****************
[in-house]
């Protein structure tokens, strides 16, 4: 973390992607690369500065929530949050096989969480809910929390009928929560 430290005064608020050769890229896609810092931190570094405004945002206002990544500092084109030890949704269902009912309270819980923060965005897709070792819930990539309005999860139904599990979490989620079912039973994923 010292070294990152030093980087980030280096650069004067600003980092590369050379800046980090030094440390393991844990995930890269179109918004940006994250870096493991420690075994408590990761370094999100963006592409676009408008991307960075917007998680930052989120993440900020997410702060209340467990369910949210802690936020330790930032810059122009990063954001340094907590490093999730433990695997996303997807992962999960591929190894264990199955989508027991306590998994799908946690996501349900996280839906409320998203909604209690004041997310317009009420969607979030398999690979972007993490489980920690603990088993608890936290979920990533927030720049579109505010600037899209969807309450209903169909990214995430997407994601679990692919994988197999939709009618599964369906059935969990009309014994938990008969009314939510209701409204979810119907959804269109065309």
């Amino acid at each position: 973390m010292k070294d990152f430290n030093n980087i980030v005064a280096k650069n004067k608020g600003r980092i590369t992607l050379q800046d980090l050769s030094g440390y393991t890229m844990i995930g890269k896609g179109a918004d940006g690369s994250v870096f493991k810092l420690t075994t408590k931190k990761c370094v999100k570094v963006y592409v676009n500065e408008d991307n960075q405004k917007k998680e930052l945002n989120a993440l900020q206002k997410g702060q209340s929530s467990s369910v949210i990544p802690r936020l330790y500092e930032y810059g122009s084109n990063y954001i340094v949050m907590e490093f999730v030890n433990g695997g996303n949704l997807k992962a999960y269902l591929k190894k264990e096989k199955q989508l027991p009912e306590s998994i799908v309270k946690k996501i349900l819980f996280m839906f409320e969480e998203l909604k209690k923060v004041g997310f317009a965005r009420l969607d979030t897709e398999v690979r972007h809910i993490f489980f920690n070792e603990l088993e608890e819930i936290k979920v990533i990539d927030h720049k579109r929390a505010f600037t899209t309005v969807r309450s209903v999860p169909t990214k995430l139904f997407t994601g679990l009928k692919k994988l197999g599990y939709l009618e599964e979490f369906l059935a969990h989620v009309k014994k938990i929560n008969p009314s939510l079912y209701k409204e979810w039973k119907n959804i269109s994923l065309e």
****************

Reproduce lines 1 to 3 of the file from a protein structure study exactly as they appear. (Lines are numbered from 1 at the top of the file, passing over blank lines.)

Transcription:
[in-house]
């Protein structure tokens, strides 16, 4: 973390992607690369500065929530949050096989969480809910929390009928929560 430290005064608020050769890229896609810092931190570094405004945002206002990544500092084109030890949704269902009912309270819980923060965005897709070792819930990539309005999860139904599990979490989620079912039973994923 010292070294990152030093980087980030280096650069004067600003980092590369050379800046980090030094440390393991844990995930890269179109918004940006994250870096493991420690075994408590990761370094999100963006592409676009408008991307960075917007998680930052989120993440900020997410702060209340467990369910949210802690936020330790930032810059122009990063954001340094907590490093999730433990695997996303997807992962999960591929190894264990199955989508027991306590998994799908946690996501349900996280839906409320998203909604209690004041997310317009009420969607979030398999690979972007993490489980920690603990088993608890936290979920990533927030720049579109505010600037899209969807309450209903169909990214995430997407994601679990692919994988197999939709009618599964369906059935969990009309014994938990008969009314939510209701409204979810119907959804269109065309």
């Amino acid at each position: 973390m010292k070294d990152f430290n030093n980087i980030v005064a280096k650069n004067k608020g600003r980092i590369t992607l050379q800046d980090l050769s030094g440390y393991t890229m844990i995930g890269k896609g179109a918004d940006g690369s994250v870096f493991k810092l420690t075994t408590k931190k990761c370094v999100k570094v963006y592409v676009n500065e408008d991307n960075q405004k917007k998680e930052l945002n989120a993440l900020q206002k997410g702060q209340s929530s467990s369910v949210i990544p802690r936020l330790y500092e930032y810059g122009s084109n990063y954001i340094v949050m907590e490093f999730v030890n433990g695997g996303n949704l997807k992962a999960y269902l591929k190894k264990e096989k199955q989508l027991p009912e306590s998994i799908v309270k946690k996501i349900l819980f996280m839906f409320e969480e998203l909604k209690k923060v004041g997310f317009a965005r009420l969607d979030t897709e398999v690979r972007h809910i993490f489980f920690n070792e603990l088993e608890e819930i936290k979920v990533i990539d927030h720049k579109r929390a505010f600037t899209t309005v969807r309450s209903v999860p169909t990214k995430l139904f997407t994601g679990l009928k692919k994988l197999g599990y939709l009618e599964e979490f369906l059935a969990h989620v009309k014994k938990i929560n008969p009314s939510l079912y209701k409204e979810w039973k119907n959804i269109s994923l065309e």